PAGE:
Anna Vangala Jones
I can hear sticks, dirt, and dry leaves crackle beneath your feet as you move to stand behind me. The words I’ve just uttered have altered the mood. Irreversibly. Your palms rest on my shoulders for a few seconds and then you tighten your grip with an ominous pressure.
I had been here before. It was with my family though. Not you. We had driven up the mountains in hazardous, dizzying spirals, oohing and aahing as we glanced out the glass amidst conversations that interested us more than the sights. The height and sheer majesty of the trees was breathtaking and humbling, but without being able to reach out and touch the cool, textured bark of the redwood, they meant nothing to me. The sunlit aqua shade of the water was only dim in its brilliance, as I’d never lowered my toes into its depths myself.
Now standing here with you, it is all different and changed somehow. In a small way, I know what you mean finally. Feet planted, unsteady, on this sloping ground in the middle of a silent clearing, I am less of a polite observer. I’m wondering if I can absorb it, become a part of it, as you’ve longed for me to do since almost the first moment we met in the city. A universe away. There we could focus on what little we had to unite us, attending the same school for a while, and pretend that the weight of our trying was enough.
Here, though, it feels impossible. I am used to holding your hand as we both look up at skyscrapers and plastic bags caught on tree branches, swaying and rippling in humid breezes. Yet, now as I crane my neck to view the endless heights of rock upon rock tearing through a clear blue sky, comprehension is looming. This is no hobby or vacation spot to get away from it all for you. This place, breathing and beating out here in the wild, is what is real for you. It’s in your flesh, your bones, quivering and whispering to you in a way that drowns out the roar of subway trains and the blast of a million taxis’ horns.
I told you we were over this morning. You said it was too early for such talk. These things are always clearer in the dark. You might change your mind by then, you said. This isn’t the first time I’ve tried and you’ve sidestepped the inevitable. I won’t miss it. The guilt. The manipulation. The quiet anger. The push to be more like you as you strap me into the confines of a harness and guide me up rocks I’d rather just look at than feel underneath my hands.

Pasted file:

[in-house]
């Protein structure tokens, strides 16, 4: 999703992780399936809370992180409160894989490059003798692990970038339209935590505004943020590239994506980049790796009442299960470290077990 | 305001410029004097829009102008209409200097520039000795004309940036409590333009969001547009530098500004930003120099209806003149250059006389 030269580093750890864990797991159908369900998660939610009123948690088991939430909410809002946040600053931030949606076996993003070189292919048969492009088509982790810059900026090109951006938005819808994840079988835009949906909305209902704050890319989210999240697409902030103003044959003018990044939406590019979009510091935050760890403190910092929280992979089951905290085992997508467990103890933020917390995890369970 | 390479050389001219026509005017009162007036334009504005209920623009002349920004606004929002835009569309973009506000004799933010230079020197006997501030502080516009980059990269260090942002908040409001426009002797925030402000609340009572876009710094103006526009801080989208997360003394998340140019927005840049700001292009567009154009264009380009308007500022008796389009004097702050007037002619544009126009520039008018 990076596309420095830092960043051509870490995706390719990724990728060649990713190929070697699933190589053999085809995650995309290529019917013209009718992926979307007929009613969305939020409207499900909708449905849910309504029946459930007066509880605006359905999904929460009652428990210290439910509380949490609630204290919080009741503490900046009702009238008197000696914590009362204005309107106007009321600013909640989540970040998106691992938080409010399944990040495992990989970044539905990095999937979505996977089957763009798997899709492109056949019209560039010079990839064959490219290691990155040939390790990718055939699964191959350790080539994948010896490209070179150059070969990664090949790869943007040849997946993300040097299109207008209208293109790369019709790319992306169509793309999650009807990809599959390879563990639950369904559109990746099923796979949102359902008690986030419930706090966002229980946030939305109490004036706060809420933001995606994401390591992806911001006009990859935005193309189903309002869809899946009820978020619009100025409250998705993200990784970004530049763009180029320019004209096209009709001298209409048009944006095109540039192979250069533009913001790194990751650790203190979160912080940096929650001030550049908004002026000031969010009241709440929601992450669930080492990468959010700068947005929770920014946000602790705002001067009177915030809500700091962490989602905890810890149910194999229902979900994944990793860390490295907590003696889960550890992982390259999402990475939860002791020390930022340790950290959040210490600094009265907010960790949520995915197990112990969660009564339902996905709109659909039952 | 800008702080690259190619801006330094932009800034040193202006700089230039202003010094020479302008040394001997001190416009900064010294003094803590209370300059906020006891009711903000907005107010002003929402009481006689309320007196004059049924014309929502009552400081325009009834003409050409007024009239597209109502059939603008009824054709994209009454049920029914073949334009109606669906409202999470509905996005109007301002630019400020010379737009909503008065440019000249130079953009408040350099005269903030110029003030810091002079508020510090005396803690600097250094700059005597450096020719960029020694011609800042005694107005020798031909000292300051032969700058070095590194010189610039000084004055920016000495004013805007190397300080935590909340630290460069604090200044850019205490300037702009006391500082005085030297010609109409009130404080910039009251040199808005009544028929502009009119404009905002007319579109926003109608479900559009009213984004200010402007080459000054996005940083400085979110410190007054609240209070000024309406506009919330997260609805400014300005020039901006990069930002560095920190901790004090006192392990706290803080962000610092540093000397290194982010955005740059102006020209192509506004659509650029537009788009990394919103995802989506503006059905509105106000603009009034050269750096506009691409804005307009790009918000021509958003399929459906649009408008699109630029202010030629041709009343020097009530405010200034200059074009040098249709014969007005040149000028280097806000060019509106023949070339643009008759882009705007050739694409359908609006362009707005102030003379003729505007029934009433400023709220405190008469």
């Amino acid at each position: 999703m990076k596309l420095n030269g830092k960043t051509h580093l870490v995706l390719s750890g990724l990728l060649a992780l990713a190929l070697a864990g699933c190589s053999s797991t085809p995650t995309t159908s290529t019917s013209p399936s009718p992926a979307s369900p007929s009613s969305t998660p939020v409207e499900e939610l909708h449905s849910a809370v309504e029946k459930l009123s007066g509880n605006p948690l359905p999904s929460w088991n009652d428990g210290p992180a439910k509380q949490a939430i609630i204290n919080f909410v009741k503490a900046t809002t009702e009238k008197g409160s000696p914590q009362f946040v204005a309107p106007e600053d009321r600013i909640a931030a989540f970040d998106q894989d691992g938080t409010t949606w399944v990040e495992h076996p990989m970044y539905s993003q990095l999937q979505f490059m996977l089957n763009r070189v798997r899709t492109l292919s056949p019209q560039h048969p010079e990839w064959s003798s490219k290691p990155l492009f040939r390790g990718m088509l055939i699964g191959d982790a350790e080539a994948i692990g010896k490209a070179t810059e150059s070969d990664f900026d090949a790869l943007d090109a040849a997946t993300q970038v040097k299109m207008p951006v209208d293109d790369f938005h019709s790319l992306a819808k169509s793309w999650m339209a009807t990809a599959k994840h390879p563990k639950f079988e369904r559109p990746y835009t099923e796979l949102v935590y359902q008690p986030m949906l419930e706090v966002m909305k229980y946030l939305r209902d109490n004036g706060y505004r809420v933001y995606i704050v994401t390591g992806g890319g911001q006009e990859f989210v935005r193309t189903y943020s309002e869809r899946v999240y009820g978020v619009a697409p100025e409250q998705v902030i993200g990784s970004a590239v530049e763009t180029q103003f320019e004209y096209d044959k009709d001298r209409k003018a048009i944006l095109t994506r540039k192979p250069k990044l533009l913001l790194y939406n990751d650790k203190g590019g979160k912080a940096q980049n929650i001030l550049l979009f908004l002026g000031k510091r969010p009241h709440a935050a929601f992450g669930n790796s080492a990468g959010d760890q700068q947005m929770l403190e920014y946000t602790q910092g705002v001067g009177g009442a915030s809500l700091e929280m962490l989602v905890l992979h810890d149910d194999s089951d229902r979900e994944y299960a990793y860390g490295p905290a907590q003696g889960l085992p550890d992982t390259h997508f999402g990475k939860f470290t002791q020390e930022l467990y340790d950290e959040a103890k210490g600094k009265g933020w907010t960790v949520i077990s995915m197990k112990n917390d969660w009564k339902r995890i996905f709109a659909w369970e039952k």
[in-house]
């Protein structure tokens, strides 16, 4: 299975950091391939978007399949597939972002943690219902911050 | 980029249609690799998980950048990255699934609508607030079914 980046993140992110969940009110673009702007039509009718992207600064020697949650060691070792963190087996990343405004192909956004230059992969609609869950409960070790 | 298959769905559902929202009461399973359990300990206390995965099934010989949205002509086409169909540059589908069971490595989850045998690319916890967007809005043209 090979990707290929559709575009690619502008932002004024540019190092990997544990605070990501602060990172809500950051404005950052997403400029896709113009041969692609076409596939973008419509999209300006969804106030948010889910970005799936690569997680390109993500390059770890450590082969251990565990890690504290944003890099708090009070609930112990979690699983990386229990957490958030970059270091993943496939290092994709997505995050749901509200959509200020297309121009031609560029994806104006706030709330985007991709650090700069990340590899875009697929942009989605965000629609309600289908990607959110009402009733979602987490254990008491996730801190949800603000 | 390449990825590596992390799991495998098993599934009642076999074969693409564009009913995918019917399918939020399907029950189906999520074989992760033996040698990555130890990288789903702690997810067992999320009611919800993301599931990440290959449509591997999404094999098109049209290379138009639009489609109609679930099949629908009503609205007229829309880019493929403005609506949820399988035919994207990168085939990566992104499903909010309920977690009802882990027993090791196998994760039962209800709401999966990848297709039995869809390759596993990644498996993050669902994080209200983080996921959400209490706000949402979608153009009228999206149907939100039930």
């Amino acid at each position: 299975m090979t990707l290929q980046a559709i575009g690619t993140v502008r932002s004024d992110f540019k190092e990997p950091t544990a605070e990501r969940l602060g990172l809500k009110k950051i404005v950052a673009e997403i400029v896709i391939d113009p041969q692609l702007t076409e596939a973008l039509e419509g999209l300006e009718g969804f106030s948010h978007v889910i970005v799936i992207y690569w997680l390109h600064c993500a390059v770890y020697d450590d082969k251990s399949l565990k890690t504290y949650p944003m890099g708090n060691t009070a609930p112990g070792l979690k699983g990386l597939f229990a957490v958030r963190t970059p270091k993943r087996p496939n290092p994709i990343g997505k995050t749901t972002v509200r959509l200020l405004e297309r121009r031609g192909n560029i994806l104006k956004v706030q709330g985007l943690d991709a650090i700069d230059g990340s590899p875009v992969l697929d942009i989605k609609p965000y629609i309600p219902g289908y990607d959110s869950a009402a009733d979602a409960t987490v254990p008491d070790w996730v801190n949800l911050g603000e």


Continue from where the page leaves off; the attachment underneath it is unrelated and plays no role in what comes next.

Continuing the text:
I don't relish the way you make me drag out hurting you. I’ve had to do it again just now.
Let’s just enjoy this for what it is. A nice hike together.
And then nothing. That’s it.
I’m regretting where we are the longer and tighter your hold on my body and spirit becomes. It’s so lonely out here. So isolated. I feel your fingers bite my skin a bit harder as the air between us darkens.
It is difficult to judge in this deafening quiet how much time is passing. You still haven’t spoken. The reality of our relationship ending pulses through me, cold but quick. I sense the distance between us widen. You are as unreal and unknowable to me as any part of this stunning landscape.
The sun is lowering, adopting a wine-colored hue. Whatever remains of my fanciful optimism for us flickers and goes to sleep along with it, but by the faint beam of light it still offers, I can also see my strength and resolve. To head off into the dark without you. The redness of everything all around—the trees, rocks, and our two hearts—is blinding.
It’s beautiful, isn’t it?
Yes, I’ll never forget it.
For a moment in time, however brief, together we shared the furious hope of this blood orange sky.
But now, tonight, I won’t stay. I won’t be stopped. I will leave this place. And you.
About the Author: Anna Vangala Jones is an Assistant Fiction Editor at Lunch Ticket and Editorial Assistant on the Fiction team at Split Lip Magazine. Her fiction and creative nonfiction have appeared or are forthcoming in Catapult, Berkeley Fiction Review, The MacGuffin, The Brown Orient, New Flash Fiction Review, Fiction Southeast, and Pidgeonholes, among others. Her stories have placed in contests at Gigantic Sequins, American Short Fiction, Ruminate, and elsewhere. Find her online at annavangalajones.wordpress.com and on Twitter @anniejo_17.